We compared two apps with two white-noise machines that were favorites among our panelists in a previous test—the Brookstone Tranquil Moments Advanced Sleep Sounds, $170, and Marpac Dohm DS, $50. In our tests, neither the myNoise app (available for Apple iOS devices) nor the White Noise Free Sleep Sounds app (Android and iOS devices) precisely matched the sounds produced by the machines, such as ocean tides, soft rain, and purring cats, but they sounded very similar.

    The apps, however, have many more sounds to choose from (some sounds are sold separately) than a typical white-noise machine, and you have the option of recording your own personalized sounds. Plus the apps are as portable as your smartphone is, which makes them a good choice for travelers.

    If you like your white-noise machine sounds to be at high volume, the apps have the advantage because you can connect your smartphone directly to external speakers (wirelessly or wired). The apps offer a sleep timer and an alarm clock, just like many machines do.

    Editor's Note: This article also appeared in the February 2016 issue of Consumer Reports magazine.

    Consumer Reports has no relationship with any advertisers on this website. Copyright © 2006-2016 Consumers Union of U.S.

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    The Problem With Sleeping Pills

    Sleeplessness is complicated—but that hasn’t stopped millions of Americans from craving a simple, chemical solution.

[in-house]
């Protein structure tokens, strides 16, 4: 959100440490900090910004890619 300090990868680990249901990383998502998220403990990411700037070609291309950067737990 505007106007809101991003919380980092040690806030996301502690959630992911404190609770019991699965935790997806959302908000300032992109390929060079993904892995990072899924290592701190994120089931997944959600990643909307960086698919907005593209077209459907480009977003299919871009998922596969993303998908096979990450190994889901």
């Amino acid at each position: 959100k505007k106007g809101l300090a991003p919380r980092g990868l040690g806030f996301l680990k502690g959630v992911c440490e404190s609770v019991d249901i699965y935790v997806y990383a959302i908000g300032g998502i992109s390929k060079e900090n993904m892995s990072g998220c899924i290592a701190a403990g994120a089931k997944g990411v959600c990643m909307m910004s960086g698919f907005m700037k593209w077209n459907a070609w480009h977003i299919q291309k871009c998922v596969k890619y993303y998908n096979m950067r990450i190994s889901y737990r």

In a recent Consumer Reports survey of more than 4,023 U.S. adults, 37 percent of people who complained of sleep problems at least once per week said they had used an over-the-counter or prescription sleep drug in the previous year.

    And why wouldn’t they? The Food and Drug Administration has approved the drugs to treat sleep problems, which means the agency has determined that their benefits outweigh the risks.

    “But those benefits aren’t as great as many people assume, and the drugs have important harms,” says Lisa Schwartz, M.D., a drug-safety expert at Dartmouth’s Geisel School of Medicine in Hanover, N.H., who has worked with Consumer Reports Best Buy Drugs on investigating sleeping-pill effectiveness and safety.

    What’s more, our survey found that about half of people who take sleep aids use the drugs in potentially harmful ways—by, for example, taking them more often or longer than recommended, or combining them with other medications or supplements.  


    More on Sleep


    Limited Benefits

    Best Buy Drugs commissioned Schwartz—who in 2013 served on an FDA advisory committee that looked at the new insomnia drug suvorexant (Belsomra)—and her colleague, Steven Woloshin, M.D., to review the evidence the FDA used to approve the drug. 

    They concluded that people who took a 15- or 20-milligram dose of Belsomra every night for three months fell asleep just 6 minutes faster on average than those who took a placebo. And those on Belsomra slept on average only 16 minutes longer than people given a placebo.

    Such small improvements didn’t translate to people feeling more awake the next day, either. Instead, more people who took Belsomra reported that they felt drowsy the next day than those who took a placebo.